Left Flank puts itself on the record – sort of.
In the same post, Matthew Yglesias makes probably the best argument I’ve read since the beginning of this long primary season on any topic or event.
As I side note, I think her team is possibly reading the lines of causation wrong — voters in Iowa knew that "change" was Obama’s message, and so people who showed up to vote for Obama also told pollsters they were primarily interested in change. Clinton voters, by contrast, are trained to talk about "experience." This kind of thing is, I think, a major failing of conventional polling methods which tends to fairly naively assume that respondents’ reported candidate preferences are built out of their reported character trait and issue preferences. It’s likely, however, to be the other way around — people who like Candidate X come to embrace key parts of Candidate X’s argument.
Taylor Marsh admired Clinton’s performance, too.
Clinton was relaxed and fearless from the start, which was no doubt part of Obama’s frustration. She also got the only applause line when she said the first woman president is the very definition of change. It was clear she indeed felt liberated after Iowa. It might have been the best thing that happened to her. Once you lose you can let go. So she went straight at Mr. Obama on his record and he couldn’t or rather didn’t respond, offering non sequiturs instead. He didn’t answer the questions, so he segued to the results in Iowa.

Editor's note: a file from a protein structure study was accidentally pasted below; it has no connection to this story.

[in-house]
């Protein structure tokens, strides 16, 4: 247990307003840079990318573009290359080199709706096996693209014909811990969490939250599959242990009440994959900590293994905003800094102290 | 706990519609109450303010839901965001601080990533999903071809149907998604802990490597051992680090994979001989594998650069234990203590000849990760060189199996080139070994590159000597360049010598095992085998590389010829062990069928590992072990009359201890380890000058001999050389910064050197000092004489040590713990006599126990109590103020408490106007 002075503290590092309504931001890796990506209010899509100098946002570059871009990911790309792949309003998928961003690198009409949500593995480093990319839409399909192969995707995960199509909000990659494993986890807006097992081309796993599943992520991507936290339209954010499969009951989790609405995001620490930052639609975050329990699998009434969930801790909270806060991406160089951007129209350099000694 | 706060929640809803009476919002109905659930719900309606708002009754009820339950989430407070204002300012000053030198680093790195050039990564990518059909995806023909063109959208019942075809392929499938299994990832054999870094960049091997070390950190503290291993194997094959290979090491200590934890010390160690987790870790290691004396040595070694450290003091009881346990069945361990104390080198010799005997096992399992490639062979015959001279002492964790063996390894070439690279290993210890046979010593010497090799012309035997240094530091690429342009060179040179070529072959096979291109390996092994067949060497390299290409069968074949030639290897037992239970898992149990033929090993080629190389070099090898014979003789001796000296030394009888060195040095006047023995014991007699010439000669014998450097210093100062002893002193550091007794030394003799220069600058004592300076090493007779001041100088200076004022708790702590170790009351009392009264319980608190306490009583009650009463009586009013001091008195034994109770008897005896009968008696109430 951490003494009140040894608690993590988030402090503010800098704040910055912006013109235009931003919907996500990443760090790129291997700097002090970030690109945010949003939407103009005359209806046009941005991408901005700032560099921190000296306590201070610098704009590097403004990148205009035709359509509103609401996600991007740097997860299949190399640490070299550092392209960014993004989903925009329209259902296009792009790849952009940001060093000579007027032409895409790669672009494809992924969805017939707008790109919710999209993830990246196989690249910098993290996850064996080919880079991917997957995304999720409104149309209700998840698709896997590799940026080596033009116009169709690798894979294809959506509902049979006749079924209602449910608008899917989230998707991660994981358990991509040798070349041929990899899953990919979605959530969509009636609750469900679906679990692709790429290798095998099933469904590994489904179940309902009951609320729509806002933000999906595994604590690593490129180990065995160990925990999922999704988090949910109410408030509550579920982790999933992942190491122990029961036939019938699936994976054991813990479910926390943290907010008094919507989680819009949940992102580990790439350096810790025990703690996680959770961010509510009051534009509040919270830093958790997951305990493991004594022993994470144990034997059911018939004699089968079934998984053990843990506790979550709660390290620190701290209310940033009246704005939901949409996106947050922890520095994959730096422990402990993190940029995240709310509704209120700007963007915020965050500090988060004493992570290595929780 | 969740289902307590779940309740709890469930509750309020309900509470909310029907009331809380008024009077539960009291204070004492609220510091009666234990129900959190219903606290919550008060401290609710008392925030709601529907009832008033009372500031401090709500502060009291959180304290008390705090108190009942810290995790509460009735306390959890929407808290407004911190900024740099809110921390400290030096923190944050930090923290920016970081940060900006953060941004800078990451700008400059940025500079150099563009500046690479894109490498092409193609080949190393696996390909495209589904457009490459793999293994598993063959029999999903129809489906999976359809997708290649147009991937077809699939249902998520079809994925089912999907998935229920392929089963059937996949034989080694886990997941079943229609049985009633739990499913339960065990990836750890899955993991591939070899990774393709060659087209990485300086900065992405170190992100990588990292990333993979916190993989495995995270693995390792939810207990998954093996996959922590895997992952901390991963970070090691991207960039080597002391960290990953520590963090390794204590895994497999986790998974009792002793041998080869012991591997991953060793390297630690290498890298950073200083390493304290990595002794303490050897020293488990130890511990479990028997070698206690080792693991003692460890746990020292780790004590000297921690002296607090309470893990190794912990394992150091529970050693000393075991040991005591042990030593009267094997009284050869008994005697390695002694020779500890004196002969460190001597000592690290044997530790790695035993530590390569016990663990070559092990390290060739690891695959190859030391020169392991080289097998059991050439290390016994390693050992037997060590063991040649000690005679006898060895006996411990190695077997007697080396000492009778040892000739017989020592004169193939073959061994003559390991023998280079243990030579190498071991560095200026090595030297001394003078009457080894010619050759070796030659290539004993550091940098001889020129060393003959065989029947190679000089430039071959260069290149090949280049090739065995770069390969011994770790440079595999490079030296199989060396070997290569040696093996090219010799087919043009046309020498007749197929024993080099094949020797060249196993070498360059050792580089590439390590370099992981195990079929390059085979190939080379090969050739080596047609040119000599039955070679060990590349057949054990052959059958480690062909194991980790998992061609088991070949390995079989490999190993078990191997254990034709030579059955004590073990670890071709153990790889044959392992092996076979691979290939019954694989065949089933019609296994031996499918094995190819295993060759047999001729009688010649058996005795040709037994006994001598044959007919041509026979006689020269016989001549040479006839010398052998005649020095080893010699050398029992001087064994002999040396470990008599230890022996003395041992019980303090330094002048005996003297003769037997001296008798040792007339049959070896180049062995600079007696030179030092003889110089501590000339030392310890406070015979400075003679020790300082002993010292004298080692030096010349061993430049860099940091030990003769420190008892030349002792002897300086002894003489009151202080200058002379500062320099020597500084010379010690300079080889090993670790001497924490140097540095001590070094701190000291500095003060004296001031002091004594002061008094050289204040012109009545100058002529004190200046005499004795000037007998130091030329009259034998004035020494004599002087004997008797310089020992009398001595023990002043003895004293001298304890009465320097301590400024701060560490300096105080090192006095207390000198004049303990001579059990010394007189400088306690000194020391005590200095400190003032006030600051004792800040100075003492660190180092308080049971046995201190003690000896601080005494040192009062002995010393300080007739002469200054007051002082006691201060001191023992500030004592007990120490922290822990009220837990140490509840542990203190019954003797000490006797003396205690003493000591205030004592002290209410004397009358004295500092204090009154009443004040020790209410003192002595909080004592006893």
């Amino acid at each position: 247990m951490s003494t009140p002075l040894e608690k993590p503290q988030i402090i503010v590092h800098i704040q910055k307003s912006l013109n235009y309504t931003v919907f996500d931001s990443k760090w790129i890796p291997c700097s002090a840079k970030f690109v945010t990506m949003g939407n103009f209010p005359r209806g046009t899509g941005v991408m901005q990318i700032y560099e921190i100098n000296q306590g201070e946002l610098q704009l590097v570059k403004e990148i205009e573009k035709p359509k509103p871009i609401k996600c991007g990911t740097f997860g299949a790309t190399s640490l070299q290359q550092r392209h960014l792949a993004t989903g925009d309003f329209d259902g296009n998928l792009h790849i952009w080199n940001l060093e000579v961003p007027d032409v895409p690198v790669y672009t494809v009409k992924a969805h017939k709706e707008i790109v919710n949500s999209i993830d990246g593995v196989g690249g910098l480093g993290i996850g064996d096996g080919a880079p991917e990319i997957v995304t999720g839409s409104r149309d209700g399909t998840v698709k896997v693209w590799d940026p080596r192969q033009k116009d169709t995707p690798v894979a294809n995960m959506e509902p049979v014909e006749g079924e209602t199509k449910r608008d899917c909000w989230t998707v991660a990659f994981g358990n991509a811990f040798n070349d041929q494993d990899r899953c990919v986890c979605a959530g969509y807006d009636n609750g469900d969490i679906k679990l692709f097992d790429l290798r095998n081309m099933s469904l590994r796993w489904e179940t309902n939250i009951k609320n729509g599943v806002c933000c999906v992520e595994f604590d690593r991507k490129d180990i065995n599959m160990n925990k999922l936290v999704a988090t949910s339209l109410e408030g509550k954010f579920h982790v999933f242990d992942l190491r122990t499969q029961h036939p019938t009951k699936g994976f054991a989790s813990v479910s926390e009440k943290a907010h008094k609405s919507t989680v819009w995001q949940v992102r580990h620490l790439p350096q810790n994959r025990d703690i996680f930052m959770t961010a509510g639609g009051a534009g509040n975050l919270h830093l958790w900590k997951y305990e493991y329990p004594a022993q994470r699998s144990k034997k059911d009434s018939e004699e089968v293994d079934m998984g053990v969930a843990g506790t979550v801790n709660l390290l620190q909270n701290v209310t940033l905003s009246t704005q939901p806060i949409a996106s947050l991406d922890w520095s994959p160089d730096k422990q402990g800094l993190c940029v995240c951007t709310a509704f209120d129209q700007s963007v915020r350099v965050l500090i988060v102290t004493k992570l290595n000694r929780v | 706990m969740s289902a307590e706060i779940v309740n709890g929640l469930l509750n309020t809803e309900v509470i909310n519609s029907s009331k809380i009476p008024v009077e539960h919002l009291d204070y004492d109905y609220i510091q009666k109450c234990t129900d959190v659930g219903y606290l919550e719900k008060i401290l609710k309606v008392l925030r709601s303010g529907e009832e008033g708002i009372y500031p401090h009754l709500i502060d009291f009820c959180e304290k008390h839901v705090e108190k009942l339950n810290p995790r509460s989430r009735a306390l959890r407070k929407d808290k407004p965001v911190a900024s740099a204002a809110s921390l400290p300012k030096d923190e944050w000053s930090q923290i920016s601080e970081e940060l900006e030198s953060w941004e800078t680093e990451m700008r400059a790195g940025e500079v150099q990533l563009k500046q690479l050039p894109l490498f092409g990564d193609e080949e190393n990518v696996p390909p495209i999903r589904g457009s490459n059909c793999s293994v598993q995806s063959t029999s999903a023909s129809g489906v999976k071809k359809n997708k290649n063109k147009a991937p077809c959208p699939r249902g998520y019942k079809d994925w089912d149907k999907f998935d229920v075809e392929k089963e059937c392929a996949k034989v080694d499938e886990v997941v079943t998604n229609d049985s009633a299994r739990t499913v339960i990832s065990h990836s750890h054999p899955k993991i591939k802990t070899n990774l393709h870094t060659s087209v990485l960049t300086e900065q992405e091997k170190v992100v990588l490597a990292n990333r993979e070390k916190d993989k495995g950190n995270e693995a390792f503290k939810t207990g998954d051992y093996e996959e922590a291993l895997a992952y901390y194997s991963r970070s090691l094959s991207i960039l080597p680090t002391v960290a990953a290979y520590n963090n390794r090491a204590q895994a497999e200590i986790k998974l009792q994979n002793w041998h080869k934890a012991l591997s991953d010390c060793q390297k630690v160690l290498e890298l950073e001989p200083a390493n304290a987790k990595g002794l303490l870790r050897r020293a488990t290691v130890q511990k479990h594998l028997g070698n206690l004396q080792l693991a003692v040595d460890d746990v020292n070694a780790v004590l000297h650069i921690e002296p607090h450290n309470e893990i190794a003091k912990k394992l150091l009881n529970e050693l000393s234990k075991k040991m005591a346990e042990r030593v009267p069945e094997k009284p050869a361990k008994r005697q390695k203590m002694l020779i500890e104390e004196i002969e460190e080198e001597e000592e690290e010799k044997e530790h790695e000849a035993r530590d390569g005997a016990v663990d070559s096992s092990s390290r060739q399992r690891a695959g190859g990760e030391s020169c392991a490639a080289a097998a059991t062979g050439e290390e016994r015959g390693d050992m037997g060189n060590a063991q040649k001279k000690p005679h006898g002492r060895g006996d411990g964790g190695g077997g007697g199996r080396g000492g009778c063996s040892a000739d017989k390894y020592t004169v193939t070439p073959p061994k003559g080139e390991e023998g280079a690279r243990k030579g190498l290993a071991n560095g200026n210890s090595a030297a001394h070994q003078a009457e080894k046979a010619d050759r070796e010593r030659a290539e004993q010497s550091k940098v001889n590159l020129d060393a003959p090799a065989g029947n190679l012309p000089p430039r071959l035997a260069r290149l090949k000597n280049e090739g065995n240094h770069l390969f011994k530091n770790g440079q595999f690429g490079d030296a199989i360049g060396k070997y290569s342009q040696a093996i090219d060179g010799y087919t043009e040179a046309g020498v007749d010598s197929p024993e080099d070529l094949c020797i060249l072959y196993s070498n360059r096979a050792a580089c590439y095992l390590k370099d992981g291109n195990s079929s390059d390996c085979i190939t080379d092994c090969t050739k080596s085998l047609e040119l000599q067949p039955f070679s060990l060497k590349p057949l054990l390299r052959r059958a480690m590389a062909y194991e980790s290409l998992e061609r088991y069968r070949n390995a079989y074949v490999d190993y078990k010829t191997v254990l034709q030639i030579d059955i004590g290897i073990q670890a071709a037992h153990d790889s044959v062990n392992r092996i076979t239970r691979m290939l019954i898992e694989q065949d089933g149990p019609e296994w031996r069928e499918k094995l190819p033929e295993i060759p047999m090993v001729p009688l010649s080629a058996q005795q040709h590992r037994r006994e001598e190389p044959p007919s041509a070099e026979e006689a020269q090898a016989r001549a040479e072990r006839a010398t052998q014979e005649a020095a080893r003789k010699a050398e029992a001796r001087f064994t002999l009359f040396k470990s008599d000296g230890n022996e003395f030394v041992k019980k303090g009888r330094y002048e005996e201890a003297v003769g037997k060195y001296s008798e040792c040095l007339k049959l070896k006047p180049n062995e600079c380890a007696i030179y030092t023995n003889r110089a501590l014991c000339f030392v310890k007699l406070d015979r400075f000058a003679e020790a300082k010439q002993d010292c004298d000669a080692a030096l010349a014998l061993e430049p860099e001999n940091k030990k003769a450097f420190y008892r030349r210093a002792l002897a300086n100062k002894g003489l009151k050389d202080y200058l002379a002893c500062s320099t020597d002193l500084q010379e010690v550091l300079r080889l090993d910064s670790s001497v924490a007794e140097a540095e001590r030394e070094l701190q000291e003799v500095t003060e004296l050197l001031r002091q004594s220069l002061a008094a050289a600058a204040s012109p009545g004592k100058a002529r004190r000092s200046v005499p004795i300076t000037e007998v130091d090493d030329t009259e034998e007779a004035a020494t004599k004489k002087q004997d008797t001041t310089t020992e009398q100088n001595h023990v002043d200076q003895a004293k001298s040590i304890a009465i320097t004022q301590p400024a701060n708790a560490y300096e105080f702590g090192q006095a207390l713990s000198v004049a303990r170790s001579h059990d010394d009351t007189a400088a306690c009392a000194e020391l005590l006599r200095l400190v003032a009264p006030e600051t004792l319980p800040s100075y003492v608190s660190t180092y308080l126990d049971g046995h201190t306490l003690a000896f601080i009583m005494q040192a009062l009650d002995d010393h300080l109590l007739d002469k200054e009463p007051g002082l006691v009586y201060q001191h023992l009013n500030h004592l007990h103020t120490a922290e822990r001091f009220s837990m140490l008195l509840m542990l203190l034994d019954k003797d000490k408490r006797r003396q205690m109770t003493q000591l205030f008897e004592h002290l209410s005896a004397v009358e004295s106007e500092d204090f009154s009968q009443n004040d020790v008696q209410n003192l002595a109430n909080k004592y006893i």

Another problem for Mr. Obama was that he seemed a bit drained. Obama didn’t score points with Iraq either. Mr. Obama also kept talking about change, but throughout the debate the specifics just weren’t there. "Words" do help and make a difference seemed to be his focus. Words have the power. With words things happen. That’s why he won in Iowa. Again with Iowa.
Clinton offered the opposite, which is why I believe she soared, almost coming into her own. She had the words, but she translated them tonight into what she can accomplish through talking about her years of experience and what she’d already gotten done for the American people.
When it came to foreign policy in the debate Clinton stood apart on the details. The broad strokes all Democrats agree on, but the details were a different subject. She laid out a plan point by point that was clearly thought out and anything but general.
The biggest difference tonight in Clinton was her relaxed presentation and her transparency. We also saw part of her personality, including a very feisty Clinton that responded strongly when Edwards and Obama ganged up on her, but it didn’t faze her. She turned it to gold, took them all on and kept on going.
Libby Spencer worries about the future after President Obama’s term.
Obama may well ride this wave of excitement into the White House and that will surely be an improvement over what we have right now but I just don’t see him as an agent of any real change. My fear is that he will fail to live up to his new found supporters’ high expectations and all we’ll end up with is a whole new class of disgruntled and cynical voters who will drop back out of the process rather than be fooled again.
Perhaps, Americans like their "change" with an old name!